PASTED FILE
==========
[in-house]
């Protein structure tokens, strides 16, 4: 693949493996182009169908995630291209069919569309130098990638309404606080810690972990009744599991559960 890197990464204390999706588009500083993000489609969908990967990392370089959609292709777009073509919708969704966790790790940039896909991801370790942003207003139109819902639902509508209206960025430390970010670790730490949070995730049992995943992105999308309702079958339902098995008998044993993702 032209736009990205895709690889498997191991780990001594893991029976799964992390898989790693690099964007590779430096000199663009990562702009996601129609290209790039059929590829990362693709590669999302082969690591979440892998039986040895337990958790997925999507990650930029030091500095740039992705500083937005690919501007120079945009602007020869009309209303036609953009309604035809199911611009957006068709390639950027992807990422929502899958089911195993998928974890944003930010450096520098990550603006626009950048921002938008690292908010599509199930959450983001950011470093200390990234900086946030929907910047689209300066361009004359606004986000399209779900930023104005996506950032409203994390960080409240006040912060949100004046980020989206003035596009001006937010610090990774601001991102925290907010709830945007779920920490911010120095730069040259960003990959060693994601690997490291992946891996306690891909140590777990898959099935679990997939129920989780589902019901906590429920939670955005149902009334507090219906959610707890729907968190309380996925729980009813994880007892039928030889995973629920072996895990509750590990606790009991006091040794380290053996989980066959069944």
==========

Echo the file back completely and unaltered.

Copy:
[in-house]
């Protein structure tokens, strides 16, 4: 693949493996182009169908995630291209069919569309130098990638309404606080810690972990009744599991559960 890197990464204390999706588009500083993000489609969908990967990392370089959609292709777009073509919708969704966790790790940039896909991801370790942003207003139109819902639902509508209206960025430390970010670790730490949070995730049992995943992105999308309702079958339902098995008998044993993702 032209736009990205895709690889498997191991780990001594893991029976799964992390898989790693690099964007590779430096000199663009990562702009996601129609290209790039059929590829990362693709590669999302082969690591979440892998039986040895337990958790997925999507990650930029030091500095740039992705500083937005690919501007120079945009602007020869009309209303036609953009309604035809199911611009957006068709390639950027992807990422929502899958089911195993998928974890944003930010450096520098990550603006626009950048921002938008690292908010599509199930959450983001950011470093200390990234900086946030929907910047689209300066361009004359606004986000399209779900930023104005996506950032409203994390960080409240006040912060949100004046980020989206003035596009001006937010610090990774601001991102925290907010709830945007779920920490911010120095730069040259960003990959060693994601690997490291992946891996306690891909140590777990898959099935679990997939129920989780589902019901906590429920939670955005149902009334507090219906959610707890729907968190309380996925729980009813994880007892039928030889995973629920072996895990509750590990606790009991006091040794380290053996989980066959069944």